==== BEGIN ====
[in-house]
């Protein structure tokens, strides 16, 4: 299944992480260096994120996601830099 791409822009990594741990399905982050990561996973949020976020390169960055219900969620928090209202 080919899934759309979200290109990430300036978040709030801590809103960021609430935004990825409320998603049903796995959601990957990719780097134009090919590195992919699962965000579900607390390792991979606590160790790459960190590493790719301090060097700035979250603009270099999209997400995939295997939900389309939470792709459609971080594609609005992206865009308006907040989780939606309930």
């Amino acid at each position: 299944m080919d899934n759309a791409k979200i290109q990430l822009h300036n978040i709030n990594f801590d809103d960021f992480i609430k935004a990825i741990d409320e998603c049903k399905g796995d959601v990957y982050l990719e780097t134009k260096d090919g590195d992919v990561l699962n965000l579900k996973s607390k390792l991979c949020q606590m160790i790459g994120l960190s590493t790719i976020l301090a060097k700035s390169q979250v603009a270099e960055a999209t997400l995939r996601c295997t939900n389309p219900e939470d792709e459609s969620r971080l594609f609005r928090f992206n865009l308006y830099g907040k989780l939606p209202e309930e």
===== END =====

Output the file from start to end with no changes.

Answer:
[in-house]
């Protein structure tokens, strides 16, 4: 299944992480260096994120996601830099 791409822009990594741990399905982050990561996973949020976020390169960055219900969620928090209202 080919899934759309979200290109990430300036978040709030801590809103960021609430935004990825409320998603049903796995959601990957990719780097134009090919590195992919699962965000579900607390390792991979606590160790790459960190590493790719301090060097700035979250603009270099999209997400995939295997939900389309939470792709459609971080594609609005992206865009308006907040989780939606309930």
């Amino acid at each position: 299944m080919d899934n759309a791409k979200i290109q990430l822009h300036n978040i709030n990594f801590d809103d960021f992480i609430k935004a990825i741990d409320e998603c049903k399905g796995d959601v990957y982050l990719e780097t134009k260096d090919g590195d992919v990561l699962n965000l579900k996973s607390k390792l991979c949020q606590m160790i790459g994120l960190s590493t790719i976020l301090a060097k700035s390169q979250v603009a270099e960055a999209t997400l995939r996601c295997t939900n389309p219900e939470d792709e459609s969620r971080l594609f609005r928090f992206n865009l308006y830099g907040k989780l939606p209202e309930e």